To walk along the Tiber, start in the thronged market of the Forum Boarium beside the bronze bull which would tell you, if the noise and smell had not already done so, that this is Rome's main cattle market. It lies between the Forum and the Clivus Publicus, the main road from the Aventine hill, and also takes traffic from the south of the Palatine and the valley of the Circus Maximus, so the crowds are often dense.
While moving through the market, keep an eye on those cattle with hay tied on their horns, for this indicates a particularly dangerous beast. At the upstream end of the market is the Sublician bridge, the oldest of the bridges of Rome. Here Horatius is said to have held out heroically against the Etruscan soldiers of king Tarquin who tried to destroy Rome's nascent Republic. Rome's priests are called Pontifices (pontiffs) because of their connection with this bridge, any damage to which is seen as a sign from the gods. The bridge is made of wood without iron or stone now as a matter of tradition, but originally because the wooden framework made it easier to pull down in the face of an advancing enemy.
After crossing the river, turn right and walk along the Tiber. The river is reaching the end of its 250- mile journey to the sea, and has now slowed sufficiently to drop some of the silt which gives it a colour which the Romans call Tiber Yellow, and it twists snakelike through the city. A line of stones (cippi, as used for the pomerium) marks the limits of the authority of the commissioners who control the banks and ensure the smooth flow of the river - not always successfully.
Start at the Theatre of Pompey, built by Julius Caesar's great rival in 55BC. Spend an hour or two among the gardens and colonnades of the theatre, and admire the temple at the top which made it possible. At the time it was built, stone theatres were forbidden in Rome, so Pompey's architect made the stone benches of the theatre ostensibly steps leading to the temple. This little temple has the grandest staircase in the world, since over 10,000 people can sit on the "steps" to watch a performance on the stage below. If time permits, look at the Circus Flaminius.
WHAT TO PACK
When meeting Romans, knowing the basics of what to wear and what to eat will help to avoid unnecessary social embarrassment. Nothing is guaranteed to ruin a good dinner party like a guest who turns up wrongly dressed, and then blanches (or worse) when confronted with sow's udders stuffed with giant African snails.
On less formal occasions, Romans of every age and social class wear tunics. Unless on a formal visit, there is no need to pack a toga, and only Roman citizens are entitled to wear one anyway. The toga is stiflingly hot in summer and draughty in winter. It is also heavy, being of wool and three times the wearer's height by 10 feet across. This forms a large semicircle, which is worn by putting the straight edge over the left shoulder and wrapping it around one's back. Because it has no fastenings, unless the left elbow is kept bent, the whole thing comes unravelled.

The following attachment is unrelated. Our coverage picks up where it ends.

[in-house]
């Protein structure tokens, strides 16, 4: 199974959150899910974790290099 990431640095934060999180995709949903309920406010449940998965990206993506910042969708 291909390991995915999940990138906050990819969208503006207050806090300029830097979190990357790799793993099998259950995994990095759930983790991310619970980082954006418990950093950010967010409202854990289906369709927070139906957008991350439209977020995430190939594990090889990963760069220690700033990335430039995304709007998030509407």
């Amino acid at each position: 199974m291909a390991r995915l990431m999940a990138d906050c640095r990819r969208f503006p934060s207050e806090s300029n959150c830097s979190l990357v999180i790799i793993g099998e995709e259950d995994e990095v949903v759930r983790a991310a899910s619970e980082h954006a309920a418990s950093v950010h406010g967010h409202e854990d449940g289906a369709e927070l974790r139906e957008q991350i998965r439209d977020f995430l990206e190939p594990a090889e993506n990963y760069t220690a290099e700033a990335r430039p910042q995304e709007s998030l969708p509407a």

WHERE TO STAY
The best class of overnight accommodation is a hospitium, though even there expect the furnishing to be sparse. Travellers must share their accommodation with as many people as the landlord can cram in, and bedbugs too. If travelling on the cheap, choose a caupona and share with the local ne'er-do-wells and a lower class of bedbug. Also, ask around for private houses that take overnight guests. One such house has a plaque which states, pithily: "If you are clean and neat, you'll find a room waiting for you here. If you're a slob, well, I blush to say it, but you are welcome as well. " Remember to keep a keen eye on your property in these rooms.
The ideal apartment is on the first floor, secure from thieves, but easy to bring water and goods to. It is also low enough for the occupants to jump to safety in the event of a fire or a partial collapse. An edict of Trajan keeps the height of apartment blocks to under 58 feet, and Nero introduced fire regulations, but the one rule to remember is never to rent before a careful inspection.
The Romans have a habit of siting cesspits uncomfortably close to wells, so it will come as a relief to know that Rome itself has an extensive sewer system which is regularly flushed with waste water from the aqueducts. The oldest and largest of Rome's sewers is the Cloaca Maxima, which runs under the Forum and is large enough to take a boat through, if that is your idea of fun. Many apartment buildings have gravity-feed facilities connected to the sewers or to a central cesspit, but many others make use of the tried and trusted chamber pot. Sometimes ordure is collected for agricultural purposes; in other places it is simply dumped in the streets.
Try to find lodgings close to a public bath, where a constant stream of waste water from the baths runs under the toilet seat, which is a bench with strategically situated holes on which you can sit and exchange the gossip of the day with fellow patrons. Watch for youths whose idea of a joke is to ignite a hank of wool soaked in oil in an upstream toilet. Having this burning mass sail just under your posterior can effectively ruin your day.
Saturday, May 19, 2007
Gashwin links to this amusing travel guide to ancient Rome.